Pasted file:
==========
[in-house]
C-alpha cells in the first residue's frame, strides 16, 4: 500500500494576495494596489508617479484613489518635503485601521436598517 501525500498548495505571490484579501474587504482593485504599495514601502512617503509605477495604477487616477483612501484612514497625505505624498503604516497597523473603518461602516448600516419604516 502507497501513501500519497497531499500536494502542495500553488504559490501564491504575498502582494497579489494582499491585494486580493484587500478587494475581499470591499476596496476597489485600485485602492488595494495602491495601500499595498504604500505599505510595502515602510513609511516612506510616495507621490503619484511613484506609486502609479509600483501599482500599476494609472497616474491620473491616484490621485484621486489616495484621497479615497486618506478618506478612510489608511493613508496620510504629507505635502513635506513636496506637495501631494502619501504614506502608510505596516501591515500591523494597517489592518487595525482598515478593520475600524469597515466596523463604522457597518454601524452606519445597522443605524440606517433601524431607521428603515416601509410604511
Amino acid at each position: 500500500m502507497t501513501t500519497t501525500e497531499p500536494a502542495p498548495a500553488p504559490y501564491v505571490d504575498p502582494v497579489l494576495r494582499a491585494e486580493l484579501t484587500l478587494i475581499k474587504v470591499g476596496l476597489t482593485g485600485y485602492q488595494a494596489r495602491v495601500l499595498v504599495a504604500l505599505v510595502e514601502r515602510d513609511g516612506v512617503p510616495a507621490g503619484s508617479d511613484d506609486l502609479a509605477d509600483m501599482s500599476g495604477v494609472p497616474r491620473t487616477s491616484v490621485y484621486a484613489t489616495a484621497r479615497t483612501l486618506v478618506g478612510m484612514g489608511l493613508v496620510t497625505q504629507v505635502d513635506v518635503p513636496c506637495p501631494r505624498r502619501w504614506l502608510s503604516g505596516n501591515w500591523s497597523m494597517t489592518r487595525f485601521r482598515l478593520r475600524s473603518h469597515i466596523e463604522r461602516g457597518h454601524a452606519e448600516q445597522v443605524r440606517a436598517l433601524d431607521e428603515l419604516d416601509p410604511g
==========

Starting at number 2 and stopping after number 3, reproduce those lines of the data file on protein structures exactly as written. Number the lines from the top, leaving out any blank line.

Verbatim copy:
C-alpha cells in the first residue's frame, strides 16, 4: 500500500494576495494596489508617479484613489518635503485601521436598517 501525500498548495505571490484579501474587504482593485504599495514601502512617503509605477495604477487616477483612501484612514497625505505624498503604516497597523473603518461602516448600516419604516 502507497501513501500519497497531499500536494502542495500553488504559490501564491504575498502582494497579489494582499491585494486580493484587500478587494475581499470591499476596496476597489485600485485602492488595494495602491495601500499595498504604500505599505510595502515602510513609511516612506510616495507621490503619484511613484506609486502609479509600483501599482500599476494609472497616474491620473491616484490621485484621486489616495484621497479615497486618506478618506478612510489608511493613508496620510504629507505635502513635506513636496506637495501631494502619501504614506502608510505596516501591515500591523494597517489592518487595525482598515478593520475600524469597515466596523463604522457597518454601524452606519445597522443605524440606517433601524431607521428603515416601509410604511
Amino acid at each position: 500500500m502507497t501513501t500519497t501525500e497531499p500536494a502542495p498548495a500553488p504559490y501564491v505571490d504575498p502582494v497579489l494576495r494582499a491585494e486580493l484579501t484587500l478587494i475581499k474587504v470591499g476596496l476597489t482593485g485600485y485602492q488595494a494596489r495602491v495601500l499595498v504599495a504604500l505599505v510595502e514601502r515602510d513609511g516612506v512617503p510616495a507621490g503619484s508617479d511613484d506609486l502609479a509605477d509600483m501599482s500599476g495604477v494609472p497616474r491620473t487616477s491616484v490621485y484621486a484613489t489616495a484621497r479615497t483612501l486618506v478618506g478612510m484612514g489608511l493613508v496620510t497625505q504629507v505635502d513635506v518635503p513636496c506637495p501631494r505624498r502619501w504614506l502608510s503604516g505596516n501591515w500591523s497597523m494597517t489592518r487595525f485601521r482598515l478593520r475600524s473603518h469597515i466596523e463604522r461602516g457597518h454601524a452606519e448600516q445597522v443605524r440606517a436598517l433601524d431607521e428603515l419604516d416601509p410604511g